Sunrise (2/25/11)

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WHITE HOUSE PRESS SECRETARY DUCKS AND DODGES ON OFFSITE LOBBYING

Sunlight: “[Jay] Carney refuses to answer whether the White House has any guidance on when it’s appropriate to schedule meetings that occur outside the reach of the visitor logs records. I doubt there’s any formal guidance, but instead that whoever sets up a meeting thinks about the meeting’s potential disclosure in the same way you might consider who is invited, how big the meeting might be, or what the agenda should be. In other words, these decisions are probably made as a matter of course. … Rather than engaging with detail in the question, or sidestepping it altogether, Carney attacks the idea that anyone would question the administration’s commitment to transparency … If the White House feels vulnerable on lobbying reform, then they should avoid obfuscating on real questions about how the visitor logs policies work.”

BOEING RETURN ON INVESTMENT = 64,000%

–Politico: “For a decade, the world’s two largest aerospace companies fought a bitter battle to build the next fleet of Air Force refueling tankers, a fight that’s likely to continue at least at the political level even after Thursday’s announcement that Boeing bested EADS for the $35 billion contract. … Boeing has spent more than $52 million lobbying since 2008. EADS and Northrop Grumman, who partnered with EADS until 2010, spent almost $44 million in 2008 and 2009. And last year, EADS spent $3.2 million, according to the Center for Responsive Politics, which tracks money in politics. … But Boeing also had a powerful ally in the International Machinists and Aerospace Workers Association. EADS planned to build its tankers in Alabama, a state that doesn’t rely on union labor, while Boeing plans to assemble its planes in Washington state. Since 2008, the union has spent more than $5 million on lobbying expenses.”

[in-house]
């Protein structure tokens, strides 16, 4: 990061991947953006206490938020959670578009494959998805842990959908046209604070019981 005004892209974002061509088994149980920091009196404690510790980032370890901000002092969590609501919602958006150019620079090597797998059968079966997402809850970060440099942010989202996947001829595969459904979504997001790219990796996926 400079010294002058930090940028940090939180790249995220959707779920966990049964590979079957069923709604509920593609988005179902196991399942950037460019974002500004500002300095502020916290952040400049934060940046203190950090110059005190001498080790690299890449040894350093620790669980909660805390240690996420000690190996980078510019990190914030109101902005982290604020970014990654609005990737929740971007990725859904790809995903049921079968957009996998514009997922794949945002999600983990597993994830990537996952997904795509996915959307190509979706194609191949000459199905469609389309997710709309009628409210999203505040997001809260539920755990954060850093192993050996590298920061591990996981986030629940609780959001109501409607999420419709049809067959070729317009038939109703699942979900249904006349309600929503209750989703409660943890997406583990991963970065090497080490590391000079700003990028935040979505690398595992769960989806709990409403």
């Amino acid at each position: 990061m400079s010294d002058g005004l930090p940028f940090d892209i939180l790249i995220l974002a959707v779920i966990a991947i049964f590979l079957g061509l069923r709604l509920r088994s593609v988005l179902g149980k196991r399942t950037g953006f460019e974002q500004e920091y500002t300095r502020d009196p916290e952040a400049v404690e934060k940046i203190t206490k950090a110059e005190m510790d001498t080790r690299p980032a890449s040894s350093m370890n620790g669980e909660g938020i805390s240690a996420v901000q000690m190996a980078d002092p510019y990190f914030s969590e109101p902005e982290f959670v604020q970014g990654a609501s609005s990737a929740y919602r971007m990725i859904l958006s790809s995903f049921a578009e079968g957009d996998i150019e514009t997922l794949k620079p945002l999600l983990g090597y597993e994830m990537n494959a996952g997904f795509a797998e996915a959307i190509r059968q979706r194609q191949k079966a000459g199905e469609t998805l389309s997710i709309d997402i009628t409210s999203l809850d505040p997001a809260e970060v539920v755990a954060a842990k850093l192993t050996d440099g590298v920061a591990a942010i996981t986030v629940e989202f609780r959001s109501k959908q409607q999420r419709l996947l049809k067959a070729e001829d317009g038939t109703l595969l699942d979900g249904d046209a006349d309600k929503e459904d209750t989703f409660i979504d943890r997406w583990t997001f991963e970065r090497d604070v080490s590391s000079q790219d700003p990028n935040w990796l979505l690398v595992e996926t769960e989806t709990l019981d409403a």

TWITTER OWNER DISCUSSES WASHINGTON TIES

Politico: “Is Washington important to Twitter or is Twitter important to Washington?” [Biz] Stone said during an interview with POLITICO. “I don’t think you have to frame it either way, but I think the point is there are a lot of similarities in the way we think about technology.” … But at least for now, Twitter’s presence in Washington will remain muted. The company has a single employee here – former C-SPAN producer Adam Sharp, who was hired in November. His duties include giving politicians tutorials on how to use Twitter or explaining its privacy policies. … Stone says there are no plans to expand Twitter’s one-man office, but the idea hasn’t been ruled out.”

MORE OIL MONEY IN WASHINGTON

Bloomberg: “The American Petroleum Institute, the largest oil and gas industry trade group, will start backing political candidates this year as the U.S. considers repealing $46 billion in subsidies and imposing pollution rules. … The group, whose members include Exxon Mobil Corp. and Chevron Corp., would make donations separately from industry executives and employees, who gave $27.6 million mostly to Republican candidates for Congress last year, according to the Center for Responsive Politics in Washington. API has paid for advertising on policy issues and to lobby on legislation.”

FUNDRAISING PARTIES THIS WEEKEND

Sunlight: “Over the next few days, quite a few members of Congress are using getaways and sports events to stock their re-election accounts.”

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